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ULAGANATHAN CHETTY v. VAVASSA et al.
D. C., Colombo, 10,347.
Action under chapter LIU. of the Civil Procedure Code—Promissory noteinsufficiently stamped—Extension of time stated in summonsreferred to in Form 19 of the second Schedule to the Code—Plaintiff’sright to demand entry of judgment after expiry of time stated.
A plaintiff suing on an insufficiently stamped promissory note isnot entitled to the privileges afforded by chapter LIII. of theCivil Procedure Code.
At the expiration of the time stated in a summons issued in theForm 19 contained in the second Schedule to the Civil ProcedureCode requiring a defendant to appear and defend, a plaintiff isnot by right entitled to demand entry of judgment in his favour,but he has a right to move for it.
A District Court can, however, in its discretion, extend the timestated in such summons if the justice of the case requires it.
TDLAINTIFF sued defendant under chapter LIII. of the CivilProcedure Code for the recovery of a sum of Rs. 1,216-43and interest due on a promissory’ note payable on a specified dateand bearing a stamp of 50 cents. He obtained a summons in theForm 19 contained in the second Schedule to the Civil ProcedureCode, calling upon the defendants to obtain leave to appear anddefend the action within seven days from the service of such sum-mons. The Fiscal reported to the Court that summons was servedon both the defendants on the 19th August, 1897. But the defend-ants swore an affidavit to the effect that summons was served onthem on the 21st and 22nd August, 1897, respectively, and on the26th August, 1897, they moved for leave to appear and defend theaction.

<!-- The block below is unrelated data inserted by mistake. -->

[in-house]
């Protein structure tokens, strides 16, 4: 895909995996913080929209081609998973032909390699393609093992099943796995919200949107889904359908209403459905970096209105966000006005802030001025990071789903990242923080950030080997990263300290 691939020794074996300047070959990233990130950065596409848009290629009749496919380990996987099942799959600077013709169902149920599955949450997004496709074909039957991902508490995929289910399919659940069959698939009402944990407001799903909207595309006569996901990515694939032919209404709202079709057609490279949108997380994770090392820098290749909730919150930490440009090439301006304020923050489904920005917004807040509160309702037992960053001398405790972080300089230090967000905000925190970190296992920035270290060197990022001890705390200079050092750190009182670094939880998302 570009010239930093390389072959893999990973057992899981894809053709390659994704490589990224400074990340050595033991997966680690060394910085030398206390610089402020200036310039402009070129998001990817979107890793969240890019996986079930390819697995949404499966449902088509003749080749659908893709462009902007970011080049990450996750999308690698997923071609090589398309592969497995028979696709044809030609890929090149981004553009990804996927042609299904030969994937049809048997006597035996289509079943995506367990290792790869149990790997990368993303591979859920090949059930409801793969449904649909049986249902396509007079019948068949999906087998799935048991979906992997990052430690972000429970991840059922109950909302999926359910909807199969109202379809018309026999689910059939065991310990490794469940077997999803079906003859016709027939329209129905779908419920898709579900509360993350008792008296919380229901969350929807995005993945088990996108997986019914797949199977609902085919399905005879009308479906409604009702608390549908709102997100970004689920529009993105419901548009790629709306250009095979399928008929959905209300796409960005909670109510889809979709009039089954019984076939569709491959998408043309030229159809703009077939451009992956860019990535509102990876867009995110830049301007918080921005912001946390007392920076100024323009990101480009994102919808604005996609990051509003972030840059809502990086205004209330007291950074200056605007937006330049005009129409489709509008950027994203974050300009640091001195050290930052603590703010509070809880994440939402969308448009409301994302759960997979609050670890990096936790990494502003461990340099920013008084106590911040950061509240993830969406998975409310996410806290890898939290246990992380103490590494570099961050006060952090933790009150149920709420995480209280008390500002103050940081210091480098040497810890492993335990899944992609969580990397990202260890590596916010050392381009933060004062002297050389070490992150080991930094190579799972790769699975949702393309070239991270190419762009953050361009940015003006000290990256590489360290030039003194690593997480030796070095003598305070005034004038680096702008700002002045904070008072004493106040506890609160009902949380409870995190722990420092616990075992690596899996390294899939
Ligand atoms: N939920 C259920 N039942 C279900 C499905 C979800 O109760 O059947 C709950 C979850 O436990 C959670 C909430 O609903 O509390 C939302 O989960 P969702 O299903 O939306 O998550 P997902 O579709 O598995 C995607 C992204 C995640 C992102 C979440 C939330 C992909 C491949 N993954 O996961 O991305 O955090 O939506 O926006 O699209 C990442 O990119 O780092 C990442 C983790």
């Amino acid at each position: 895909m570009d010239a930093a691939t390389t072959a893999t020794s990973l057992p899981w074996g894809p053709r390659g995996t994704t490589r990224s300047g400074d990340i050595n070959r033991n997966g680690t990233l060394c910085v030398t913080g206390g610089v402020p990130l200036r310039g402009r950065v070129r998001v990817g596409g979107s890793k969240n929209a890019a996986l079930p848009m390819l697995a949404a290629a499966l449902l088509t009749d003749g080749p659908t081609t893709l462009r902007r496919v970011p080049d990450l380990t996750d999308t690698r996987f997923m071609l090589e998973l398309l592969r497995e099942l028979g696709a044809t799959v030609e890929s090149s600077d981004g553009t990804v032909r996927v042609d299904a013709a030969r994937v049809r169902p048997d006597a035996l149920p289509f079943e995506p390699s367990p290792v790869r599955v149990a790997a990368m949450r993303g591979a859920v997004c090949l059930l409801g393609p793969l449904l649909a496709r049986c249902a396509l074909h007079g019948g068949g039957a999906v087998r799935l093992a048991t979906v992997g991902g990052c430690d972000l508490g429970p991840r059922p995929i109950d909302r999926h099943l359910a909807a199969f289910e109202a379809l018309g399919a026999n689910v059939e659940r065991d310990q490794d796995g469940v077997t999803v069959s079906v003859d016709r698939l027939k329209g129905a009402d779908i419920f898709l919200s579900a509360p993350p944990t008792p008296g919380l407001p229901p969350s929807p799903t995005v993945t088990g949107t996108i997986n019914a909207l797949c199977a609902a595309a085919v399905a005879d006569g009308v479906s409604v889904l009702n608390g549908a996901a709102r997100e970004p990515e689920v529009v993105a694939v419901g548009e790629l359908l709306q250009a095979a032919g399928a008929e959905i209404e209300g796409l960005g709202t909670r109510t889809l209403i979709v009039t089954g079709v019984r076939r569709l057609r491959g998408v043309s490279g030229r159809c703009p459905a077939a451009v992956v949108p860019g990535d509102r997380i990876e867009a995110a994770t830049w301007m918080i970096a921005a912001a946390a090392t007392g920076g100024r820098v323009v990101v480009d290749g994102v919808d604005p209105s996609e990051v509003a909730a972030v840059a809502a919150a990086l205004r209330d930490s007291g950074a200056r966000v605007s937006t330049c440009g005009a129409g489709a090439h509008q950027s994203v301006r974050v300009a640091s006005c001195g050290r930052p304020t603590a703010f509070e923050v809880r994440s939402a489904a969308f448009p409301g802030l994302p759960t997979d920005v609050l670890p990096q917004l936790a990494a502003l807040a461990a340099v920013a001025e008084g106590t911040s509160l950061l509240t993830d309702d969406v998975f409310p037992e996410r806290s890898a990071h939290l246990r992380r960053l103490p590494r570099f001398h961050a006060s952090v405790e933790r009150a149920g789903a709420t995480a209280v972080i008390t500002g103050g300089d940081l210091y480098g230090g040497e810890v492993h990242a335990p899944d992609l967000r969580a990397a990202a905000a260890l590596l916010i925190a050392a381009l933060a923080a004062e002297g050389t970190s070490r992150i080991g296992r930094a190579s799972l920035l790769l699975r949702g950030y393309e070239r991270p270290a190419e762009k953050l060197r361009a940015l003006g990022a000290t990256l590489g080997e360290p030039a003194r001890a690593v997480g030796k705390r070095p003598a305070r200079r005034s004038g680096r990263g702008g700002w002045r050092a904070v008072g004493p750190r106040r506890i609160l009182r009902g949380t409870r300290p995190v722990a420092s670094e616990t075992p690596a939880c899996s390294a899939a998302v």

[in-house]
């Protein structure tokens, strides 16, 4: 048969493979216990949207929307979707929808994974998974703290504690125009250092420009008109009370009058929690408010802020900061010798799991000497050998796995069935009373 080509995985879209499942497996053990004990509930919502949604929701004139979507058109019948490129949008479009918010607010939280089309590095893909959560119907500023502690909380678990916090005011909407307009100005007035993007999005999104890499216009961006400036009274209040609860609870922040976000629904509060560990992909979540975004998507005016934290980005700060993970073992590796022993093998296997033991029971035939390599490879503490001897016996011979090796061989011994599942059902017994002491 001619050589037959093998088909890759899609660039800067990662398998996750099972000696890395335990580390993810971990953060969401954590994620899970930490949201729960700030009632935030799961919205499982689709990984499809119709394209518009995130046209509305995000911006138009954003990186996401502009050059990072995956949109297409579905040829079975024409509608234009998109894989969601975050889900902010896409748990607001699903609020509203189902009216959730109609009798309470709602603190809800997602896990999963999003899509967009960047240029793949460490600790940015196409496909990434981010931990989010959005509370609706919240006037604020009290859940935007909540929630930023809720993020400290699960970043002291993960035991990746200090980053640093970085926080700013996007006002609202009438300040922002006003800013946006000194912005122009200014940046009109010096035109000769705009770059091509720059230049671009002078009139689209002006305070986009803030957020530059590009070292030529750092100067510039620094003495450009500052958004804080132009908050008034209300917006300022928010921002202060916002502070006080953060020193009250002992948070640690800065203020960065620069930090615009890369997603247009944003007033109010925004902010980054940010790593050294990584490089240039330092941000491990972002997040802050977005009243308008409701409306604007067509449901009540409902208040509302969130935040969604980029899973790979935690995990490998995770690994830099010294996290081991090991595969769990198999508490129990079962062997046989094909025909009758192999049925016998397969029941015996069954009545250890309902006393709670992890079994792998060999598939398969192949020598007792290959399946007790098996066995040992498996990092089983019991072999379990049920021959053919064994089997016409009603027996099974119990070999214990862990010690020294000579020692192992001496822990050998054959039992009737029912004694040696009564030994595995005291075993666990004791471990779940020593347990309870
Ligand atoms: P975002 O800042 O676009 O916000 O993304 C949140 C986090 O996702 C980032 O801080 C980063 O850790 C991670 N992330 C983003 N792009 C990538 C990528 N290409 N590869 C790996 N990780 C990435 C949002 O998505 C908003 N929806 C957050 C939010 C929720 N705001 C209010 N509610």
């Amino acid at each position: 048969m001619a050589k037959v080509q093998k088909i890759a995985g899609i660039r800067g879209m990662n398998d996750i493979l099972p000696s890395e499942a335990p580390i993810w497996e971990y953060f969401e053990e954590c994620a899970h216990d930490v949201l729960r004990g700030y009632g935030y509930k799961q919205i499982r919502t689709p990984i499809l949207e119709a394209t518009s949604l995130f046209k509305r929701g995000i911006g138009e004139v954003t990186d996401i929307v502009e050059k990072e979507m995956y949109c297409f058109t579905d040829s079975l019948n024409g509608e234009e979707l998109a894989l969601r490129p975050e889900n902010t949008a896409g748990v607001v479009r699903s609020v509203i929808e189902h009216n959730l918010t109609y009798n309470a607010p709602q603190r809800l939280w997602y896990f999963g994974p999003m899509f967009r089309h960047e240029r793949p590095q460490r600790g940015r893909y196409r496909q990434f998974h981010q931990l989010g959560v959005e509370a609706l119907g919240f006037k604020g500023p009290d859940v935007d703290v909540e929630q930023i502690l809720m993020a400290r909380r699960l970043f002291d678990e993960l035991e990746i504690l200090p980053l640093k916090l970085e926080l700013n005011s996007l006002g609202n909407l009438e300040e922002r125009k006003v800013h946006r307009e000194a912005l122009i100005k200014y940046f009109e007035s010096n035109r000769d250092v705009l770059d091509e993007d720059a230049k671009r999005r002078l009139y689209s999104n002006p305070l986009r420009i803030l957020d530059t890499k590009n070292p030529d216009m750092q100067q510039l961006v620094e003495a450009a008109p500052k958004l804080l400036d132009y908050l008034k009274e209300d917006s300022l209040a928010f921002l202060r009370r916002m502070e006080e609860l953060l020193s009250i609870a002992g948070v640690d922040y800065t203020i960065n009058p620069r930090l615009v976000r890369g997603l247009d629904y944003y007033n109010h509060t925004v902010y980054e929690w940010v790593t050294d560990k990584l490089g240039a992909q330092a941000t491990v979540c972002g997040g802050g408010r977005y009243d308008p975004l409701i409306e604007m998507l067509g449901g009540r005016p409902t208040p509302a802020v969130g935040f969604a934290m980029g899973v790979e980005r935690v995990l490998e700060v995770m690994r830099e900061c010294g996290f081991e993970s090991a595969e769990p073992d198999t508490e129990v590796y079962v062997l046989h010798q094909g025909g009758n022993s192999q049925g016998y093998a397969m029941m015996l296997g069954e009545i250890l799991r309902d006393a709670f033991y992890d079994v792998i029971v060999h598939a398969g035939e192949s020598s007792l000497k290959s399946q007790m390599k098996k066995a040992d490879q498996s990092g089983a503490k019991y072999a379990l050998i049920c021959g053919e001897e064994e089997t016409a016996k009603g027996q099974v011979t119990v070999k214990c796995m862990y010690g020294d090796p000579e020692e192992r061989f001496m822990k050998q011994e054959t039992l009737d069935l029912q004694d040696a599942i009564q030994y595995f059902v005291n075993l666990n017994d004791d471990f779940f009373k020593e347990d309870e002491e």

The Acting District Judge (Mr. Felix Dias) inquired into thematter of the service of summons, and, after hearing evidence,refused defendants leave to appear and defend the action,adding : “ My attention has been called to the stamp on the“ promissory note sued upon. It is clearly insufficient. I will“ not enter judgment now, but plaintiff will be at liberty to cure“ its defects and move for judgment hereafter.”
The defendants appealed.
Morgan, for appellant.
Dornhorst, for respondent.
3rd November, 1897. Lawbie, A.C.J.—
In my opinion the plaintiff is not entitled to the privilegeafforded by the 53rd chapter, that the action must be treated
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as an ordinary action to which the defendants are. as of right,entitled to appear and defend.
The instrument was not properly stamped, and that is a completeanswer to the plaintiff’s demand for judgment under this chapter.
That being my opinion I need not discuss the question (whichis impliedly decided in the negative by the District Judge) whetherthe Court may not extend the time mentioned in the summonswithin which the defendant must come in and ask for leave toappear and defend.
Neither the Ordinance nor the form of summons fix either amaximum nor a minimum time: that is left to the Court, and ifthe Court in its discretion can fix the time, it can in the exerciseof the same discretion extend that time if justice requires anextension.